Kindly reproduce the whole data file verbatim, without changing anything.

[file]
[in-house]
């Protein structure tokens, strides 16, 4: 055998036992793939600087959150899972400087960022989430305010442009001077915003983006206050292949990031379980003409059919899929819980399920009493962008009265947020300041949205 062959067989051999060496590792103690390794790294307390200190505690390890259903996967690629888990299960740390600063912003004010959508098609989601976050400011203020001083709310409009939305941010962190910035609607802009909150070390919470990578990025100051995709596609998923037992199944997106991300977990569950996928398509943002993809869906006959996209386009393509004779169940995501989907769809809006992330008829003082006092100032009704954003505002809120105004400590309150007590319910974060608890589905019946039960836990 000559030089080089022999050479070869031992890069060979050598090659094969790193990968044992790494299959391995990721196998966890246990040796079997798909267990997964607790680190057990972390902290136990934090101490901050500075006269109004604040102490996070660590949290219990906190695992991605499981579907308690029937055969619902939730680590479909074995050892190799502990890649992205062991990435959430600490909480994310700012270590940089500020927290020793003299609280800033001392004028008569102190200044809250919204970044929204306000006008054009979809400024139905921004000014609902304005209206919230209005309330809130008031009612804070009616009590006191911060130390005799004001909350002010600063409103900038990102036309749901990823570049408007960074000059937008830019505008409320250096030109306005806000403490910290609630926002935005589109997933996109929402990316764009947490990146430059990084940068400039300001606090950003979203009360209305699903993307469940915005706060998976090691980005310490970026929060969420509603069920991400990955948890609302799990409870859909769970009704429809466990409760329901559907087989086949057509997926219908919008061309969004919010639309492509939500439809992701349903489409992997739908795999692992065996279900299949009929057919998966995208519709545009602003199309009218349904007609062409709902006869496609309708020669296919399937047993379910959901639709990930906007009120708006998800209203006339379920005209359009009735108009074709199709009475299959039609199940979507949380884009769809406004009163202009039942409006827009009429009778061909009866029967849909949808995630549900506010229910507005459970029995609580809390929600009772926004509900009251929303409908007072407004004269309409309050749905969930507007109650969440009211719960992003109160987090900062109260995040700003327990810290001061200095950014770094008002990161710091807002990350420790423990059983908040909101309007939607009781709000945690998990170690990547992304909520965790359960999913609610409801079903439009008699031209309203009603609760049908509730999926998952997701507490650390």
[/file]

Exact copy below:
[in-house]
């Protein structure tokens, strides 16, 4: 055998036992793939600087959150899972400087960022989430305010442009001077915003983006206050292949990031379980003409059919899929819980399920009493962008009265947020300041949205 062959067989051999060496590792103690390794790294307390200190505690390890259903996967690629888990299960740390600063912003004010959508098609989601976050400011203020001083709310409009939305941010962190910035609607802009909150070390919470990578990025100051995709596609998923037992199944997106991300977990569950996928398509943002993809869906006959996209386009393509004779169940995501989907769809809006992330008829003082006092100032009704954003505002809120105004400590309150007590319910974060608890589905019946039960836990 000559030089080089022999050479070869031992890069060979050598090659094969790193990968044992790494299959391995990721196998966890246990040796079997798909267990997964607790680190057990972390902290136990934090101490901050500075006269109004604040102490996070660590949290219990906190695992991605499981579907308690029937055969619902939730680590479909074995050892190799502990890649992205062991990435959430600490909480994310700012270590940089500020927290020793003299609280800033001392004028008569102190200044809250919204970044929204306000006008054009979809400024139905921004000014609902304005209206919230209005309330809130008031009612804070009616009590006191911060130390005799004001909350002010600063409103900038990102036309749901990823570049408007960074000059937008830019505008409320250096030109306005806000403490910290609630926002935005589109997933996109929402990316764009947490990146430059990084940068400039300001606090950003979203009360209305699903993307469940915005706060998976090691980005310490970026929060969420509603069920991400990955948890609302799990409870859909769970009704429809466990409760329901559907087989086949057509997926219908919008061309969004919010639309492509939500439809992701349903489409992997739908795999692992065996279900299949009929057919998966995208519709545009602003199309009218349904007609062409709902006869496609309708020669296919399937047993379910959901639709990930906007009120708006998800209203006339379920005209359009009735108009074709199709009475299959039609199940979507949380884009769809406004009163202009039942409006827009009429009778061909009866029967849909949808995630549900506010229910507005459970029995609580809390929600009772926004509900009251929303409908007072407004004269309409309050749905969930507007109650969440009211719960992003109160987090900062109260995040700003327990810290001061200095950014770094008002990161710091807002990350420790423990059983908040909101309007939607009781709000945690998990170690990547992304909520965790359960999913609610409801079903439009008699031209309203009603609760049908509730999926998952997701507490650390």